Tasmanian devils, native to the island of Tasmania, are the world's largest carnivorous marsupial. These nocturnal animals are voracious eaters and have gained a reputation for their aggressive nature. This has been the downfall of this species: devil facial tumor disease (DFTD) is a transmissible cancer that is spread between devils via biting. Consequently, DFTD has caused disastrous local population losses of over .
DFTD tumors develop around the head and face and are mostly fatal within a year. As the tumor grows, the solitary animal has difficulty catching prey and feeding. How DFTD affects devil social interactions over the course of the disease, however, has never been studied before. A research team has now tracked affected individuals over time to learn more about the social aspects of DFTD.
Over a six-month period, including the mating and non-mating season, the team monitored the social interactions of 22 Tasmanian devils and their disease progression. The group fitted 12 female and 10 male devils with tracking collars, which emitted different signals when in close proximity to other collared devils. The animals were recaptured each month to monitor their disease status and identify any newly infected individuals.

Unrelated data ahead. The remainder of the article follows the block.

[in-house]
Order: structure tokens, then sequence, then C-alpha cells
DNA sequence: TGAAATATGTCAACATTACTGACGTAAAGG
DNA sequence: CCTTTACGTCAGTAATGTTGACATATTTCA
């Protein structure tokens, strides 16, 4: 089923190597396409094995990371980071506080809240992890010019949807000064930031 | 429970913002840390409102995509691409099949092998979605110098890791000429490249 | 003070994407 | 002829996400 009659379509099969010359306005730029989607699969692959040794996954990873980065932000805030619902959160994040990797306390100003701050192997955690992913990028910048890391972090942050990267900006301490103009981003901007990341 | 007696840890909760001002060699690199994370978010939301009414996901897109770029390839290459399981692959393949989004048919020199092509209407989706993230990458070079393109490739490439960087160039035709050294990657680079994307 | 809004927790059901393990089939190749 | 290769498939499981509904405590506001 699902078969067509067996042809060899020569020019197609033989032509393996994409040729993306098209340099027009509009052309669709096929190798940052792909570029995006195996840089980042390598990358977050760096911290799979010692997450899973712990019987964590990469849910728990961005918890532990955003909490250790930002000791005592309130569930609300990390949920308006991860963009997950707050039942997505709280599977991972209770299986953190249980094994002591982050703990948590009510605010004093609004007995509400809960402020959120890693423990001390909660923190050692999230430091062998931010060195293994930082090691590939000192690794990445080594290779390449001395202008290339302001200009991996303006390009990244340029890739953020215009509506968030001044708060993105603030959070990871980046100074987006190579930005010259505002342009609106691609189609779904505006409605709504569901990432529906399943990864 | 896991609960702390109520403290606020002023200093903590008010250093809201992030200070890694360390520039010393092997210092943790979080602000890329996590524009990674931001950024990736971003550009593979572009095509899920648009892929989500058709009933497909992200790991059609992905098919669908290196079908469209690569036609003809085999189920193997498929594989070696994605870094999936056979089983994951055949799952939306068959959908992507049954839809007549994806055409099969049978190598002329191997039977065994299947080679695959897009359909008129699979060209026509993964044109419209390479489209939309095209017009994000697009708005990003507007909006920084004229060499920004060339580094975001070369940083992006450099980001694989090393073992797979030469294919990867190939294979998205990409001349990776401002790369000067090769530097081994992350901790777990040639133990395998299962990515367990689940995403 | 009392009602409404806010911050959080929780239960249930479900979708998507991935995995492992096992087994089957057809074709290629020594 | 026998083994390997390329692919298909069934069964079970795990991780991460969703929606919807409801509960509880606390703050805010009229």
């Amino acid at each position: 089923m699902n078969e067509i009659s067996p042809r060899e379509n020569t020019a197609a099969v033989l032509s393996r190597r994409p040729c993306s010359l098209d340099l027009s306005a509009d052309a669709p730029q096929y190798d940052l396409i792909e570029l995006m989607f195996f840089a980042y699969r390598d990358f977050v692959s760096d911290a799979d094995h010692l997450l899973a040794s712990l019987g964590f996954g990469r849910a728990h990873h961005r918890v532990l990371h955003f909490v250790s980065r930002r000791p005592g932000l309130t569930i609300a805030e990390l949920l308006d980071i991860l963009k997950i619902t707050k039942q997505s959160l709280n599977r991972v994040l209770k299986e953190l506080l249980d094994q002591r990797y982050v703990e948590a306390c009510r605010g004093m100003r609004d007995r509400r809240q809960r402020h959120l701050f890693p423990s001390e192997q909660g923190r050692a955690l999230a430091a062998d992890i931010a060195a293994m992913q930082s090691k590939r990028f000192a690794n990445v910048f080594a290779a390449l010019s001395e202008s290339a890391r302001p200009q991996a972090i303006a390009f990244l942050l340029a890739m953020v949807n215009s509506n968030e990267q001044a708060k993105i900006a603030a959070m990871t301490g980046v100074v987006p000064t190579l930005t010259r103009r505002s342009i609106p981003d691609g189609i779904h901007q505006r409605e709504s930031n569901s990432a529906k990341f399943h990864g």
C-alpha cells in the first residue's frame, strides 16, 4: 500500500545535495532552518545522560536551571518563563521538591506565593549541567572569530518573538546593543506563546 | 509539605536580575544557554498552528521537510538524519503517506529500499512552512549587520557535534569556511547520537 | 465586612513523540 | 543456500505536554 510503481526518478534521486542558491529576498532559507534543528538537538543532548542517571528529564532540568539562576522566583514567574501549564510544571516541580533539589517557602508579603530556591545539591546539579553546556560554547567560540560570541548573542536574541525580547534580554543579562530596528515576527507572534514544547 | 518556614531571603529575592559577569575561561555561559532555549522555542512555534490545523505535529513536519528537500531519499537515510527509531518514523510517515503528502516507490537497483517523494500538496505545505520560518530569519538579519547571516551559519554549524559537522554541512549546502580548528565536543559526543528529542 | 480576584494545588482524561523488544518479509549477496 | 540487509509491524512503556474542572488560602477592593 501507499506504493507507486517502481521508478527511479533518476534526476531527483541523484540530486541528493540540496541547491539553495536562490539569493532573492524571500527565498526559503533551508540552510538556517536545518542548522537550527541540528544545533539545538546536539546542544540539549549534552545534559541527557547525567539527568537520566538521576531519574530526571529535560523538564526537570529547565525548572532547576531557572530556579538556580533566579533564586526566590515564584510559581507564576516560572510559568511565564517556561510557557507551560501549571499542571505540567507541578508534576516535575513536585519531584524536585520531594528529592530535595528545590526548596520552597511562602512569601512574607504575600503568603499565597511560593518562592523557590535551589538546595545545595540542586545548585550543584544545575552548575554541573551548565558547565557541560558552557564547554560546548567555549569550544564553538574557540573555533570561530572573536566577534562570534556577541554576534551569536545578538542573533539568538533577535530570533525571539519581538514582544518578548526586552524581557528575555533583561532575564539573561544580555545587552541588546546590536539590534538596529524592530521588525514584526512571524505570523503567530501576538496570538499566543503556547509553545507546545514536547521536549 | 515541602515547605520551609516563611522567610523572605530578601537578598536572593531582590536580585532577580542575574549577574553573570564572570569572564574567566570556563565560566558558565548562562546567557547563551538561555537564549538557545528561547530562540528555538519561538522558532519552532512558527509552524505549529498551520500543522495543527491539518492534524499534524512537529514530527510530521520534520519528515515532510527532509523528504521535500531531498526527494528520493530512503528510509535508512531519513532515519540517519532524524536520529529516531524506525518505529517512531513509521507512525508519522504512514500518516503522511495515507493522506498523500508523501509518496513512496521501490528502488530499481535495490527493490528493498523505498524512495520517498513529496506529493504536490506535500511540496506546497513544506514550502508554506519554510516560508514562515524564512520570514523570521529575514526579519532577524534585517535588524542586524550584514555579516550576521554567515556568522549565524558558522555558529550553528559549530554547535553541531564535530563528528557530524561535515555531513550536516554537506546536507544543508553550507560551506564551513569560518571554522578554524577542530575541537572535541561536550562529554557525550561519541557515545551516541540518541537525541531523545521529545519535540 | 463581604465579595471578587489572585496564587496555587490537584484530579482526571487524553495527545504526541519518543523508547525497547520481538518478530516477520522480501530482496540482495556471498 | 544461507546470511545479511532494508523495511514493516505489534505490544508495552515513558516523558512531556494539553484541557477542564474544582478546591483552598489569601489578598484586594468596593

At the beginning of the study, three devils presented with DFTD tumors, and over the course of the six months, seven more developed symptoms. The researchers discovered that Tasmanian devils afflicted with the transmissible cancer were less likely to interact with others, particularly during the mating season. As their tumor sizes and infection loads increased, their probability of interaction dramatically declined.
This antisocial behavior may be a mechanism adopted by diseased devils to promote the survival of their species — an act of altruism that could prevent their extinction.